Operation Mars was the operation codename for the Rzhev offensive operation part of the Rzhev-Vyazma strategic offensive operation (08.01-20.04.42) launched by Soviet forces against German forces during World War II. It took place between 25 November-20 December, 1942 in a salient in the vicinity of Moscow. The offensive was one in a series of particularly bloody engagements collectively known as the Battles of Rzhev, which occurred near Rzhev, Sychevka, Vyazma (Sychevsk-Vyazma offensive operation) between January 1942 and March 1943. The battles became known as the "Rzhev meat grinder" ("Ржевская мясорубка") for their huge losses, particularly on the Soviet side. Other operations that were executed as part of the strategic offensive were the Mozhaisk-Vyazma offensive operation (Operation Jupiter), Toropets–Kholm Offensive and the Vyazma airborne desant operation.
The offensive was a joint operation of the Soviet Western Front and Kalinin Front coordinated by Georgy Zhukov. For many years it was virtually unknown in the West, and just relegated to a footnote in Soviet military history.
The basic plan of the offensive was to eliminate the Rzhev salient by launching multiple, coordinated thrusts from all sides of the salient. After the destruction of the German 9th Army, the forces would regroup and link up with the 5th and 33rd Armies which were to attack along the Moscow-Viaz`ma highway. This latter part of the operation was codenamed Operation Jupiter.
When resistance around Viaz`ma was neutralized, the 9th and 10th tank corps and the 3rd Tank Army would then penetrate deeper into the rear of Army Group Centre.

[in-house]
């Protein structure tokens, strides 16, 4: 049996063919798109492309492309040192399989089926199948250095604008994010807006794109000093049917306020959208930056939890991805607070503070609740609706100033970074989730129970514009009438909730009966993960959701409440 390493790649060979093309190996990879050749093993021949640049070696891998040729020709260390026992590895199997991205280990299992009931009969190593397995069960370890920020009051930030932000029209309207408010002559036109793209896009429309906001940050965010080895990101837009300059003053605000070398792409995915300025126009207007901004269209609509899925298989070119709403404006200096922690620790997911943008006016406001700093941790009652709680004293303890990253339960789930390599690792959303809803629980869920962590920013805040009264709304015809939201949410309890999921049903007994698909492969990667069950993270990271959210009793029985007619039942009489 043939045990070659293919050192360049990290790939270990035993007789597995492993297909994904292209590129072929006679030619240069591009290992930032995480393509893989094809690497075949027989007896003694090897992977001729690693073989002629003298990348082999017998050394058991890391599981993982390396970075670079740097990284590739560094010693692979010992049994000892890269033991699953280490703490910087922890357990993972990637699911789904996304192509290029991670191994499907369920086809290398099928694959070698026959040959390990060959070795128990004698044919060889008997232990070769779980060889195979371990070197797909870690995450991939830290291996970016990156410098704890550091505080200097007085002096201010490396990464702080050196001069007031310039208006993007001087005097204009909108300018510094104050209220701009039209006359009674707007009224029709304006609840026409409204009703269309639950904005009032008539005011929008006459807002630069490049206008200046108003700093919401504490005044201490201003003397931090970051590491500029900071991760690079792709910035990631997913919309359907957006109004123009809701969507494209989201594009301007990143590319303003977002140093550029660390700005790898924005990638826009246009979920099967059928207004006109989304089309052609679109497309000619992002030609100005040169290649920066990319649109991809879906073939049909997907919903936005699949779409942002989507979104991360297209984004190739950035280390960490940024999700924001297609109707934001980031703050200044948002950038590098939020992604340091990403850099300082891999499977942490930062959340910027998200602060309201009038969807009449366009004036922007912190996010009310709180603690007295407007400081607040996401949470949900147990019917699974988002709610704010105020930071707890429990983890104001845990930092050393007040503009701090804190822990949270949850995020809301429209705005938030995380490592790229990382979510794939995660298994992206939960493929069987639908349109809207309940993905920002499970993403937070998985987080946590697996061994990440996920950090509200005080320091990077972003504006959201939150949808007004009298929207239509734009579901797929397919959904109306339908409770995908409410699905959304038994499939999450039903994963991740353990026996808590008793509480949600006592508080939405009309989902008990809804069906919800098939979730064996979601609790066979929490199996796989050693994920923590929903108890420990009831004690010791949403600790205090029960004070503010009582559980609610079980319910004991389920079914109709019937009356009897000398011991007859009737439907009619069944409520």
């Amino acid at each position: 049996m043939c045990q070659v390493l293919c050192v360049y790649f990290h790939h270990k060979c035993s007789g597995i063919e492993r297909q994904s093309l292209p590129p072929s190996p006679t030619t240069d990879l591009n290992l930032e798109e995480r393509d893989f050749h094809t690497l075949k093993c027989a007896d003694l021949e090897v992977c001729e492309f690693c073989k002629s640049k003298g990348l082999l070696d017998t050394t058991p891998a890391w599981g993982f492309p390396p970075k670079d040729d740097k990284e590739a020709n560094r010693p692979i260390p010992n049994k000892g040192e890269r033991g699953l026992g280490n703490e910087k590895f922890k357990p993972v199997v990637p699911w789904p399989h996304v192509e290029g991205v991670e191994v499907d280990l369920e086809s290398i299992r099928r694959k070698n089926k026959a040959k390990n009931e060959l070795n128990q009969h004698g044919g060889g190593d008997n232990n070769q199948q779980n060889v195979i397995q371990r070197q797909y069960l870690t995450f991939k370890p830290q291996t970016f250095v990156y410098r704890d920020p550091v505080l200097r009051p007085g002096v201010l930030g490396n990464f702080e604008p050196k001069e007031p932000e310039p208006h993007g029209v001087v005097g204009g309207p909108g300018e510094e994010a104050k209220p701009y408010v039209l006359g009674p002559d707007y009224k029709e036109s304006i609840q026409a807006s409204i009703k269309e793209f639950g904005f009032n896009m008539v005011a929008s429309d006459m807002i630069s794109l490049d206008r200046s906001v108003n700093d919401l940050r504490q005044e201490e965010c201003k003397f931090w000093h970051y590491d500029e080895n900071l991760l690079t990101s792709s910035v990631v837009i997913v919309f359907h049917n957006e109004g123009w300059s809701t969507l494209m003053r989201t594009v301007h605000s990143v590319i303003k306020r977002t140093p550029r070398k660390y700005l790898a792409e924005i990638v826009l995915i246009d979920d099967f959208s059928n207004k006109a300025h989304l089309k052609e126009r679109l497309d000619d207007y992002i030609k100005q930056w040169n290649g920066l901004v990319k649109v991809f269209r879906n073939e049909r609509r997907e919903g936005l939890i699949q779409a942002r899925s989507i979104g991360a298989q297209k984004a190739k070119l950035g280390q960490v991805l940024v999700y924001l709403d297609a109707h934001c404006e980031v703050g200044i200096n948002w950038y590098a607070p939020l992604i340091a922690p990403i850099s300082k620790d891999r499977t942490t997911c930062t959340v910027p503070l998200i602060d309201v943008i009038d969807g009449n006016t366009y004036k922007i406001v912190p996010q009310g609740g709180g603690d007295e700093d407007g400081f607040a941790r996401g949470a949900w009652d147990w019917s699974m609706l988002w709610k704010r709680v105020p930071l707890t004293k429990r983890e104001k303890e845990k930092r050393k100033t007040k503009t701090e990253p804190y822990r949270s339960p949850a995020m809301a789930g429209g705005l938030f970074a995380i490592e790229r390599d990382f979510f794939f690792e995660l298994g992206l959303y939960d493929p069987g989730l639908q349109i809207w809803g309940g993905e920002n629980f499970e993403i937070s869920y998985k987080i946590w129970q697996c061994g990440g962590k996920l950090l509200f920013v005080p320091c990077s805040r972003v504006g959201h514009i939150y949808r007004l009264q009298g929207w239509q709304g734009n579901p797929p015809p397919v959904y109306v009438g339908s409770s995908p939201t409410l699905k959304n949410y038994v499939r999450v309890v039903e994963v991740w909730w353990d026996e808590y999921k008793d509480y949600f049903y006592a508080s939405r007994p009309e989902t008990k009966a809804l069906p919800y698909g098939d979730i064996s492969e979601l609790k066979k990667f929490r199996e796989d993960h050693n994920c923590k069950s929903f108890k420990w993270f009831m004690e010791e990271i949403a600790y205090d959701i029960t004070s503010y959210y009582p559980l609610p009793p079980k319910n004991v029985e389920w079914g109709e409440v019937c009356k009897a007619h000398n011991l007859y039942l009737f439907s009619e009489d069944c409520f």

However, the American historian David Glantz considers that the offensive was more important in STAVKA planning than the near-simultaneous Operation Uranus, and its minimisation into a mere holding attack supporting the Stalingrad operation was a propagandistic whitewash. He claims that the plan was to develop it into a breakout for Army Group Center's deep rear.
In this regard, it is interesting to compare the size of the Soviet forces committed to the two offensives:
Operation Mars: Initial forces 668,000 men and 2000 tanks, plus 415,000 men and 1265 tanks earmarked for the follow-up offensive Operation Jupiter ( about 150,000 men and several hundred tanks were used to reinforce the unsuccessful Op Mars).
Operation Uranus ( initial Stalingrad offensive): 700,000 men and 1400 tanks, plus 400,000 men and 1200 tanks for the second part named Operation Saturn.
The losses (as stated below) also compares quite unfavorably with those suffered during the Stalingrad offensives: 155,000 killed/missing and 331,000 wounded over a period of almost two and a half months.
It would have not been the only instance in which the Soviet armed forces downplayed and ignored unsuccessful operations, while emphasizing the successful ones (they would not be the only country doing this). Especially as Zhukov would go on to gain fame as one of the most able of the major Soviet military commanders, it would make sense to obliterate his occasional blunders.
In the words of author David Glantz : "In the unlikely event that Zhukov was correct and Mars was really a diversion, there has never been one so ambitious, so large, so clumsily executed, or so costly"
With the German summer offensive stalled in the ruins of Stalingrad and on the slopes of the Caucasus Mountains, STAVKA sought to regain the strategic initiative on the Eastern Front. Operation Mars was to be executed in unison with Operation Uranus, the code name for the Stalingrad counteroffensive. Named after the Roman God of War, Operation Mars formed the centrepiece of Russian strategic designs in the autumn of 1942.